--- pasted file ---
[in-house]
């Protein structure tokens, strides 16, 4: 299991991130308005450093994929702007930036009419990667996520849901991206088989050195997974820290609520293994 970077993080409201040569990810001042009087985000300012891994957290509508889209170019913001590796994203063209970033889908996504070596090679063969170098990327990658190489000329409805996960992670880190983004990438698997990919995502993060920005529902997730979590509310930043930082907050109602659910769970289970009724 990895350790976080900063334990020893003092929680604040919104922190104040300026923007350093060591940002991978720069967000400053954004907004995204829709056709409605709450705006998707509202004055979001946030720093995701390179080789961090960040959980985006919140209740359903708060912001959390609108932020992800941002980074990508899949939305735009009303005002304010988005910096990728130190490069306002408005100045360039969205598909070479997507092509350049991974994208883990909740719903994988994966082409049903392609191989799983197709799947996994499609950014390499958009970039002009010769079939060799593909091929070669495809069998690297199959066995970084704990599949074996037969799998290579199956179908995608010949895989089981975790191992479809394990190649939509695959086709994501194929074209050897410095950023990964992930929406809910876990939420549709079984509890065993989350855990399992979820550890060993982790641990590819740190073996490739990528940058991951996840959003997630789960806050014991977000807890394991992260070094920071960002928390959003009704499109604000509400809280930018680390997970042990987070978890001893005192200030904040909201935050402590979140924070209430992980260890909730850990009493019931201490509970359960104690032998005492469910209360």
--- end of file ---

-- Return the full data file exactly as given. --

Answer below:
[in-house]
């Protein structure tokens, strides 16, 4: 299991991130308005450093994929702007930036009419990667996520849901991206088989050195997974820290609520293994 970077993080409201040569990810001042009087985000300012891994957290509508889209170019913001590796994203063209970033889908996504070596090679063969170098990327990658190489000329409805996960992670880190983004990438698997990919995502993060920005529902997730979590509310930043930082907050109602659910769970289970009724 990895350790976080900063334990020893003092929680604040919104922190104040300026923007350093060591940002991978720069967000400053954004907004995204829709056709409605709450705006998707509202004055979001946030720093995701390179080789961090960040959980985006919140209740359903708060912001959390609108932020992800941002980074990508899949939305735009009303005002304010988005910096990728130190490069306002408005100045360039969205598909070479997507092509350049991974994208883990909740719903994988994966082409049903392609191989799983197709799947996994499609950014390499958009970039002009010769079939060799593909091929070669495809069998690297199959066995970084704990599949074996037969799998290579199956179908995608010949895989089981975790191992479809394990190649939509695959086709994501194929074209050897410095950023990964992930929406809910876990939420549709079984509890065993989350855990399992979820550890060993982790641990590819740190073996490739990528940058991951996840959003997630789960806050014991977000807890394991992260070094920071960002928390959003009704499109604000509400809280930018680390997970042990987070978890001893005192200030904040909201935050402590979140924070209430992980260890909730850990009493019931201490509970359960104690032998005492469910209360």